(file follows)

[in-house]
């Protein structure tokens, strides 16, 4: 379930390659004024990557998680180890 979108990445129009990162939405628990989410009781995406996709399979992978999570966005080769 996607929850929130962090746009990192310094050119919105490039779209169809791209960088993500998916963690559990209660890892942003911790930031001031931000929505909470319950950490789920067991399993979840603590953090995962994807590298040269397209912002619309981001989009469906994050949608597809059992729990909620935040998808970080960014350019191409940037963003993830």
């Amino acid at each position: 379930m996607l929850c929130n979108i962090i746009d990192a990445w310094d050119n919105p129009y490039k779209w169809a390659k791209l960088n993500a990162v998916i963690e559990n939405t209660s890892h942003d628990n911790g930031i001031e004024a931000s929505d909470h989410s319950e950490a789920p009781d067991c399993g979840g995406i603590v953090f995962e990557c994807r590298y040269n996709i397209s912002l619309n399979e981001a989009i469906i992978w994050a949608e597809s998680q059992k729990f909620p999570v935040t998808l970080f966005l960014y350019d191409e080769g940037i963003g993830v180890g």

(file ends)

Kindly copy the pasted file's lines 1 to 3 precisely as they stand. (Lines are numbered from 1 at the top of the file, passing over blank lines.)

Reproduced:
[in-house]
């Protein structure tokens, strides 16, 4: 379930390659004024990557998680180890 979108990445129009990162939405628990989410009781995406996709399979992978999570966005080769 996607929850929130962090746009990192310094050119919105490039779209169809791209960088993500998916963690559990209660890892942003911790930031001031931000929505909470319950950490789920067991399993979840603590953090995962994807590298040269397209912002619309981001989009469906994050949608597809059992729990909620935040998808970080960014350019191409940037963003993830």
């Amino acid at each position: 379930m996607l929850c929130n979108i962090i746009d990192a990445w310094d050119n919105p129009y490039k779209w169809a390659k791209l960088n993500a990162v998916i963690e559990n939405t209660s890892h942003d628990n911790g930031i001031e004024a931000s929505d909470h989410s319950e950490a789920p009781d067991c399993g979840g995406i603590v953090f995962e990557c994807r590298y040269n996709i397209s912002l619309n399979e981001a989009i469906i992978w994050a949608e597809s998680q059992k729990f909620p999570v935040t998808l970080f966005l960014y350019d191409e080769g940037i963003g993830v180890g």